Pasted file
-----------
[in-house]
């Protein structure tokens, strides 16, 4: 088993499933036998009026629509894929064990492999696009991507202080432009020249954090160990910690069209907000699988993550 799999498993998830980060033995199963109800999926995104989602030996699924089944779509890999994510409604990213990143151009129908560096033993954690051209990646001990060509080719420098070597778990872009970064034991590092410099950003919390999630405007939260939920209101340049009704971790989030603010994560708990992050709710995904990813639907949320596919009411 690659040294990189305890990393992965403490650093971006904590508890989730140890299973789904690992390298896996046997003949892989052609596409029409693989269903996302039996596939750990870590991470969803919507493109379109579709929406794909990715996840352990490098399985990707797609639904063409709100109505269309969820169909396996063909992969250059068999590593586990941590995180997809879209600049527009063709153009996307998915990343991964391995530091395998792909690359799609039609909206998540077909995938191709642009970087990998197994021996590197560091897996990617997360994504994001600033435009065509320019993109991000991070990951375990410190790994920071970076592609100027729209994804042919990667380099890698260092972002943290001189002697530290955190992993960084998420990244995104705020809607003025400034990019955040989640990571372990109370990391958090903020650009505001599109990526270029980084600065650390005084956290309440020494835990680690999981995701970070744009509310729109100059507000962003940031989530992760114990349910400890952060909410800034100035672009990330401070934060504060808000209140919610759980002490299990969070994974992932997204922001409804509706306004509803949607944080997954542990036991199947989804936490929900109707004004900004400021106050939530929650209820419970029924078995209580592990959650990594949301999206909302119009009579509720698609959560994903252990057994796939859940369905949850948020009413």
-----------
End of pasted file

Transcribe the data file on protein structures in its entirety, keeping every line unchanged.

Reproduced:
[in-house]
């Protein structure tokens, strides 16, 4: 088993499933036998009026629509894929064990492999696009991507202080432009020249954090160990910690069209907000699988993550 799999498993998830980060033995199963109800999926995104989602030996699924089944779509890999994510409604990213990143151009129908560096033993954690051209990646001990060509080719420098070597778990872009970064034991590092410099950003919390999630405007939260939920209101340049009704971790989030603010994560708990992050709710995904990813639907949320596919009411 690659040294990189305890990393992965403490650093971006904590508890989730140890299973789904690992390298896996046997003949892989052609596409029409693989269903996302039996596939750990870590991470969803919507493109379109579709929406794909990715996840352990490098399985990707797609639904063409709100109505269309969820169909396996063909992969250059068999590593586990941590995180997809879209600049527009063709153009996307998915990343991964391995530091395998792909690359799609039609909206998540077909995938191709642009970087990998197994021996590197560091897996990617997360994504994001600033435009065509320019993109991000991070990951375990410190790994920071970076592609100027729209994804042919990667380099890698260092972002943290001189002697530290955190992993960084998420990244995104705020809607003025400034990019955040989640990571372990109370990391958090903020650009505001599109990526270029980084600065650390005084956290309440020494835990680690999981995701970070744009509310729109100059507000962003940031989530992760114990349910400890952060909410800034100035672009990330401070934060504060808000209140919610759980002490299990969070994974992932997204922001409804509706306004509803949607944080997954542990036991199947989804936490929900109707004004900004400021106050939530929650209820419970029924078995209580592990959650990594949301999206909302119009009579509720698609959560994903252990057994796939859940369905949850948020009413």